Tag Archives: monitoring and evaluation

Philippines Project Assessment Program 2018

By: Sarah Garwood ’19

This January, 11 Fordham IPED graduate students and one Economics undergraduate student participated in the Philippines Project Assessment Program. At Ateneo de Manila University, students engaged in coursework on project monitoring and evaluation and Filipino culture. The program also included a four day immersion, where students conducted project evaluations of local Marine Protected Areas and affiliated projects in the La Union province, in the north of the Philippines.

Soccer matches and ultimate frisbee kept this group moving and bonding!

Dr. Ang (front right), a professor at Ateneo University, taught the group Filipino Economics.

IPED students exploring Katipunan Avenue, outside of Ateneo University.

Alumni of the Fordham IPED program gathered with current students for an Alumni lunch. Some alumni work at various NGOs, such as Catholic Relief Services and UNICEF, in the Philippines and others work at Ateneo University.

IPED students past and present gather for a meal.

The IPED community enjoyed Filipino dishes at the rooftop alumni lunch.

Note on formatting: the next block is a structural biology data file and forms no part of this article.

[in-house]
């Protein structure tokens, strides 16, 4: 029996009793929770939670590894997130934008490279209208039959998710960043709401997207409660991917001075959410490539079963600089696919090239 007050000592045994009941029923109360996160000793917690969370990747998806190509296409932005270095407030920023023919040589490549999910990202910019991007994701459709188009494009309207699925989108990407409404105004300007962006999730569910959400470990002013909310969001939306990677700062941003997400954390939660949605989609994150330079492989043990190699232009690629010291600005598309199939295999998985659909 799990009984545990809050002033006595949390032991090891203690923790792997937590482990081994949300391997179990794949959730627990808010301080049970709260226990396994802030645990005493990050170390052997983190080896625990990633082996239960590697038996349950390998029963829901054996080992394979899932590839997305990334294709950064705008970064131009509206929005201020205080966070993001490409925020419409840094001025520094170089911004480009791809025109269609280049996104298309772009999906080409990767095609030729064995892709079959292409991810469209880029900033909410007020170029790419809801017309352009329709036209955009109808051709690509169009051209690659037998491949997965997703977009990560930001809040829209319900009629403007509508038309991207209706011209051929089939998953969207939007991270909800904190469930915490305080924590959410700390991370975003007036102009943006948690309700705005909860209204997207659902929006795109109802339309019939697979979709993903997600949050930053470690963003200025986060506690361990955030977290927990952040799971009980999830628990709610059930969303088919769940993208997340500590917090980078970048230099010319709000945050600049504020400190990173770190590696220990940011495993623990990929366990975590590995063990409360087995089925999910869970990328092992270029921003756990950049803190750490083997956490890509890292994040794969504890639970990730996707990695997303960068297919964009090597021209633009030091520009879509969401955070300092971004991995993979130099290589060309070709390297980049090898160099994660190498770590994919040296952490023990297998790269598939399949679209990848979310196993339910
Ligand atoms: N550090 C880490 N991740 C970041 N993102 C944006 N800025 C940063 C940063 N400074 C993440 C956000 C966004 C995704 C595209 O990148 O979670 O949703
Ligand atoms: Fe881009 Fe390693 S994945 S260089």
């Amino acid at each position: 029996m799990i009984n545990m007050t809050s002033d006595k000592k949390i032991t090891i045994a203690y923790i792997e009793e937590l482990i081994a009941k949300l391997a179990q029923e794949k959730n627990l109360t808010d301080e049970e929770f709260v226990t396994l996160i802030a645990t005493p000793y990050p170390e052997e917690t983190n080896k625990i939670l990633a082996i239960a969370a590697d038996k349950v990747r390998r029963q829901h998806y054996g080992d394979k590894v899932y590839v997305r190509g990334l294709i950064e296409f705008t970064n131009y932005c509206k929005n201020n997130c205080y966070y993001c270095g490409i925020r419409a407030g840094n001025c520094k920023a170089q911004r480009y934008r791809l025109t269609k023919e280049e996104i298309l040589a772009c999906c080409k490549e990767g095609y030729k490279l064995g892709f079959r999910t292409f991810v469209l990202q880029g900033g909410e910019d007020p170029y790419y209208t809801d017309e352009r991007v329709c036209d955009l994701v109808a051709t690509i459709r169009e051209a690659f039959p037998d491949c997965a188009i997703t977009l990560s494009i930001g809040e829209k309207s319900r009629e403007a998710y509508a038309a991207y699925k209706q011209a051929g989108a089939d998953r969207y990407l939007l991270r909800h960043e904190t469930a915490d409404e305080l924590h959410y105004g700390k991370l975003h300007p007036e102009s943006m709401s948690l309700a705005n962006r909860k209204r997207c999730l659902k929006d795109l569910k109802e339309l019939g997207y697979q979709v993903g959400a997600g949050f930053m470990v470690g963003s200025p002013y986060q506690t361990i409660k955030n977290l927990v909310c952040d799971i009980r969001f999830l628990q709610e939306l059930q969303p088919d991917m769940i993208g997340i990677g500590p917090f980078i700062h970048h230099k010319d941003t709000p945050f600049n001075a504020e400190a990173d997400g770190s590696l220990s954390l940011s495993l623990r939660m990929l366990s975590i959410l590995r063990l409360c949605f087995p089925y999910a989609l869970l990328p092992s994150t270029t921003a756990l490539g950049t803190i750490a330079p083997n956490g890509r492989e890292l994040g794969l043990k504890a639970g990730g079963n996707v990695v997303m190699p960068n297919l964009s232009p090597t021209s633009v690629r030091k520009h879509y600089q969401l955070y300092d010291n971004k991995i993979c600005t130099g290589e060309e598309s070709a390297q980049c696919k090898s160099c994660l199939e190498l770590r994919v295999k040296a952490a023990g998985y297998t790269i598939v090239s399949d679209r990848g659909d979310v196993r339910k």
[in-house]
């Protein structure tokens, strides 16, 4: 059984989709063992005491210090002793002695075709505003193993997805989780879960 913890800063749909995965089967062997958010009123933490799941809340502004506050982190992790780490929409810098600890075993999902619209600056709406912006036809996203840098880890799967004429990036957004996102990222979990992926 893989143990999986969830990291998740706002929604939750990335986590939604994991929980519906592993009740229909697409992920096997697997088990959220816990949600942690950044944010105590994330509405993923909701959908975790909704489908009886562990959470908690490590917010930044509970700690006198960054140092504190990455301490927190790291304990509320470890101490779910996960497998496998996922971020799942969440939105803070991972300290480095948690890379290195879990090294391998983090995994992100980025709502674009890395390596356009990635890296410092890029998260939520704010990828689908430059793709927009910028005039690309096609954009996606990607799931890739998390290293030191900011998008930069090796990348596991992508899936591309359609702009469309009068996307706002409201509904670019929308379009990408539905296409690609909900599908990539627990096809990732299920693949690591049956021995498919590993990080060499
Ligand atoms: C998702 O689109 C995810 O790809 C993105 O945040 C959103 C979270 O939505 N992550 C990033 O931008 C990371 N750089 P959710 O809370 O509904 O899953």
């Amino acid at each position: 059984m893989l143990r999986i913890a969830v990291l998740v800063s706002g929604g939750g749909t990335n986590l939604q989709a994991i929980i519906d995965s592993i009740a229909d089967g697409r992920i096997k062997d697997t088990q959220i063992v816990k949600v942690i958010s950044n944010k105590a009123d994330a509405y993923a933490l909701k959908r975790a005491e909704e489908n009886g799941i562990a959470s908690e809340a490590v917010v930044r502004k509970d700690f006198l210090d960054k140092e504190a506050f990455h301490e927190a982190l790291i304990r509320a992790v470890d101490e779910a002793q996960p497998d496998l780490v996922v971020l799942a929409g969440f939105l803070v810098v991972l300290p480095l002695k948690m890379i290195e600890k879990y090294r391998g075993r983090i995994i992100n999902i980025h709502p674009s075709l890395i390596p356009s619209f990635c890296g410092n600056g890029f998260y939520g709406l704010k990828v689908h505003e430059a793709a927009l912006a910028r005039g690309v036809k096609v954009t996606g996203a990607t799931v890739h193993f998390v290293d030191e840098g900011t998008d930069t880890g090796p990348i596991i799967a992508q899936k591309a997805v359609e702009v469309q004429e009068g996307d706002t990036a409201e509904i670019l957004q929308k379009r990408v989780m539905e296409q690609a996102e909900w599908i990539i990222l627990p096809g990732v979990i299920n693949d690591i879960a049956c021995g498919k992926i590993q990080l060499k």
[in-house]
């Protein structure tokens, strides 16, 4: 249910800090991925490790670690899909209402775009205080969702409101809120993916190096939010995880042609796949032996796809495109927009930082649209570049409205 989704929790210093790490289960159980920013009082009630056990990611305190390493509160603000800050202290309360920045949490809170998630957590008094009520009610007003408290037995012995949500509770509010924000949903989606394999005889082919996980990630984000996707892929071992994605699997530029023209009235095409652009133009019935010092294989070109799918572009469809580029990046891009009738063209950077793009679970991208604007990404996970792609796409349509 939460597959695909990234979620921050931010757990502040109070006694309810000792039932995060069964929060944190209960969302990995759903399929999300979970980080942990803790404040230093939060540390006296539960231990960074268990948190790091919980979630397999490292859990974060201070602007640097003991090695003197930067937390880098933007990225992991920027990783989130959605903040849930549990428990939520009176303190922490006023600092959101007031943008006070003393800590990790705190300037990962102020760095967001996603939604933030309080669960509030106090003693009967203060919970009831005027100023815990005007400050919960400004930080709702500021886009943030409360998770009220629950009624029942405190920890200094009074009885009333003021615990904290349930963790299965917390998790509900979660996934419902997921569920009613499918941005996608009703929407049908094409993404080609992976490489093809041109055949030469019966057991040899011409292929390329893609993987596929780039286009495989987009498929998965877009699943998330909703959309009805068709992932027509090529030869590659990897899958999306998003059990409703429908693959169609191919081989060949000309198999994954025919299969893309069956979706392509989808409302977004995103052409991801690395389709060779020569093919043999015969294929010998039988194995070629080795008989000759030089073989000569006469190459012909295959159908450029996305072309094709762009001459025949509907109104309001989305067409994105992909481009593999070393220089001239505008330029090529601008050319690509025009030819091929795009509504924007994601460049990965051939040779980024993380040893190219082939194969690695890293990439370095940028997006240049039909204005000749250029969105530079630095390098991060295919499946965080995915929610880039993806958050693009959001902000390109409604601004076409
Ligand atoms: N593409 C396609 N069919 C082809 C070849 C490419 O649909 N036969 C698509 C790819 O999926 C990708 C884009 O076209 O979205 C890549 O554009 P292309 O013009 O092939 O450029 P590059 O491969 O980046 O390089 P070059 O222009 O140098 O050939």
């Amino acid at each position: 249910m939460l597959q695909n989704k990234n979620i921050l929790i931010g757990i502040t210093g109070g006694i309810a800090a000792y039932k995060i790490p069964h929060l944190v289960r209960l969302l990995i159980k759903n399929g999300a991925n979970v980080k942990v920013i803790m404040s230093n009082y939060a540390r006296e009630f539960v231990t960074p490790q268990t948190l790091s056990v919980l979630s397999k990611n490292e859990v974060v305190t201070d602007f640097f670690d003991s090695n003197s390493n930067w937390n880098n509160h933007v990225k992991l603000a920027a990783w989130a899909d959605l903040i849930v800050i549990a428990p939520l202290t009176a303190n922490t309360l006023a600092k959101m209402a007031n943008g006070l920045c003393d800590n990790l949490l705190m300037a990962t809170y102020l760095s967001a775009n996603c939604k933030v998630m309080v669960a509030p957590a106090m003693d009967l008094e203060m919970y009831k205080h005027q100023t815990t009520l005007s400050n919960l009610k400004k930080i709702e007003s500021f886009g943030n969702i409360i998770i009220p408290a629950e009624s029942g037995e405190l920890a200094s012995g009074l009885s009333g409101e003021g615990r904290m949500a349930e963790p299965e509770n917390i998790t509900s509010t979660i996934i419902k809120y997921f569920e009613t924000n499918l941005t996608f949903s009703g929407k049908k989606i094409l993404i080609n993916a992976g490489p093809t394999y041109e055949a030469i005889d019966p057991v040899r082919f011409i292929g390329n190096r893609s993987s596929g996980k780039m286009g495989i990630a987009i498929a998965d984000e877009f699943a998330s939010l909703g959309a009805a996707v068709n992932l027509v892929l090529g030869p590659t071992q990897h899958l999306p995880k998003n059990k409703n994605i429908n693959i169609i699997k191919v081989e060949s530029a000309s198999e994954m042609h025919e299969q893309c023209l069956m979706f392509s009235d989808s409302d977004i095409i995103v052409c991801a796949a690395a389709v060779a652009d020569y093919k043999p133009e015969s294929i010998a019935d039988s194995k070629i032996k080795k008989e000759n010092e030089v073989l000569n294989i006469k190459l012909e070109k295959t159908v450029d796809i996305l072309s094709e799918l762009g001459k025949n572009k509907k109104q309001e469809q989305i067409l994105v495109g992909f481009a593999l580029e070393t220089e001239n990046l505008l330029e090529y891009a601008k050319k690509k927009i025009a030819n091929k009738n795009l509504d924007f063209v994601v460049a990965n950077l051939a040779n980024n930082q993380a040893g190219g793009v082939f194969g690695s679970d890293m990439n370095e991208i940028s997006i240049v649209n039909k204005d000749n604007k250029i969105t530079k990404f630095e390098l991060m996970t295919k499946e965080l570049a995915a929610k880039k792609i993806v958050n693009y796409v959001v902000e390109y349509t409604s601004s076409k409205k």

Students explored the Philippines and its rich history through various cultural trips. Because of its strategic location, Corregidor Island has been important in the defense of the Manila Bay and seaport for centuries. Today the uninhabited island is full of World War II ruins and memorials, commemorating the Filipino, American, and Japanese soldiers who died there.

IPED students at Corregidor Island.

Students learning about Filipino history at the Filipino War Memorial Wall.

Intramuros is a historical, Spanish colonial area walled-off inside the capitol city of Manila. The students explored Fort Santiago, where there is a shrine to national hero Dr. Jose Rizal. They also visited a functioning Augustinian monastery.

IPED students at Fort Santiago.

IPED students near the Pasig River.

Students engaged in a four-day project assessment of various Marine Protected Areas (MPAs) in the La Union province. In teams of three, they conducted interviews and focus group discussions in various barangays, or villages. One group assessed an affiliated project, the Luto ti Poro catering service managed by the Poro Sea Lovers Association (PSLA). The immersion was facilitated by the Institute for Social Order (ISO) and the Ateneo Office for Social Concern and Involvement (OSCI).